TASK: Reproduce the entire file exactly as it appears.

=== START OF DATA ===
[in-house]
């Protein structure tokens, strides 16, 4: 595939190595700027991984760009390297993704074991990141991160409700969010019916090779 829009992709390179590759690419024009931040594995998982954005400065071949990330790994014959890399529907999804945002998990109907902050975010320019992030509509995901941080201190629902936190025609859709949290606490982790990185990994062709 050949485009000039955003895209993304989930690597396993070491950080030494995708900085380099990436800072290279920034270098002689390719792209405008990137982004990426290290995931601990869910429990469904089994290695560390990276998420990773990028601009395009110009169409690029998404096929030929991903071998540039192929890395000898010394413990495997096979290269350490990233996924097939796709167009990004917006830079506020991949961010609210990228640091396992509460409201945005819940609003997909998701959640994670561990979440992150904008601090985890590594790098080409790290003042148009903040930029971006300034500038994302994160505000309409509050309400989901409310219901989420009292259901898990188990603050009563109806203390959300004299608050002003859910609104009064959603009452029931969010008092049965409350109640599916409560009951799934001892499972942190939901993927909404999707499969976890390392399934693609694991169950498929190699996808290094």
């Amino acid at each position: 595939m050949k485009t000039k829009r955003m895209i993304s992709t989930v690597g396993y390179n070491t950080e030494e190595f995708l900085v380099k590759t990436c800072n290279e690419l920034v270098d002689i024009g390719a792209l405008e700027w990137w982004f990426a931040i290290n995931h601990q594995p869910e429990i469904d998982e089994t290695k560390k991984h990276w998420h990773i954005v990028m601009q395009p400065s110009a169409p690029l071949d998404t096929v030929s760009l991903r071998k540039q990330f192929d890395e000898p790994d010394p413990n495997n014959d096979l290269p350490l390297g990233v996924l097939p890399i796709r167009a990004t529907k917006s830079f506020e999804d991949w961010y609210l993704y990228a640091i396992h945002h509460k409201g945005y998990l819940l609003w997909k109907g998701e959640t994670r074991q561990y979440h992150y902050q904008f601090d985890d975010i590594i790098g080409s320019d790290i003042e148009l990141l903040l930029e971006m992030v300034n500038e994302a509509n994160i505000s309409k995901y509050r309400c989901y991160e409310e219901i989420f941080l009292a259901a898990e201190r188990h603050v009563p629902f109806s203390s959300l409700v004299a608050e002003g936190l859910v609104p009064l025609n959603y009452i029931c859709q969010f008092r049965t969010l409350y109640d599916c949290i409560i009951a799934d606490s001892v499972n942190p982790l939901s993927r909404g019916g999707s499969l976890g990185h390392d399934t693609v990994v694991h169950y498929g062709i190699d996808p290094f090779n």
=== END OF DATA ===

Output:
[in-house]
């Protein structure tokens, strides 16, 4: 595939190595700027991984760009390297993704074991990141991160409700969010019916090779 829009992709390179590759690419024009931040594995998982954005400065071949990330790994014959890399529907999804945002998990109907902050975010320019992030509509995901941080201190629902936190025609859709949290606490982790990185990994062709 050949485009000039955003895209993304989930690597396993070491950080030494995708900085380099990436800072290279920034270098002689390719792209405008990137982004990426290290995931601990869910429990469904089994290695560390990276998420990773990028601009395009110009169409690029998404096929030929991903071998540039192929890395000898010394413990495997096979290269350490990233996924097939796709167009990004917006830079506020991949961010609210990228640091396992509460409201945005819940609003997909998701959640994670561990979440992150904008601090985890590594790098080409790290003042148009903040930029971006300034500038994302994160505000309409509050309400989901409310219901989420009292259901898990188990603050009563109806203390959300004299608050002003859910609104009064959603009452029931969010008092049965409350109640599916409560009951799934001892499972942190939901993927909404999707499969976890390392399934693609694991169950498929190699996808290094």
């Amino acid at each position: 595939m050949k485009t000039k829009r955003m895209i993304s992709t989930v690597g396993y390179n070491t950080e030494e190595f995708l900085v380099k590759t990436c800072n290279e690419l920034v270098d002689i024009g390719a792209l405008e700027w990137w982004f990426a931040i290290n995931h601990q594995p869910e429990i469904d998982e089994t290695k560390k991984h990276w998420h990773i954005v990028m601009q395009p400065s110009a169409p690029l071949d998404t096929v030929s760009l991903r071998k540039q990330f192929d890395e000898p790994d010394p413990n495997n014959d096979l290269p350490l390297g990233v996924l097939p890399i796709r167009a990004t529907k917006s830079f506020e999804d991949w961010y609210l993704y990228a640091i396992h945002h509460k409201g945005y998990l819940l609003w997909k109907g998701e959640t994670r074991q561990y979440h992150y902050q904008f601090d985890d975010i590594i790098g080409s320019d790290i003042e148009l990141l903040l930029e971006m992030v300034n500038e994302a509509n994160i505000s309409k995901y509050r309400c989901y991160e409310e219901i989420f941080l009292a259901a898990e201190r188990h603050v009563p629902f109806s203390s959300l409700v004299a608050e002003g936190l859910v609104p009064l025609n959603y009452i029931c859709q969010f008092r049965t969010l409350y109640d599916c949290i409560i009951a799934d606490s001892v499972n942190p982790l939901s993927r909404g019916g999707s499969l976890g990185h390392d399934t693609v990994v694991h169950y498929g062709i190699d996808p290094f090779n």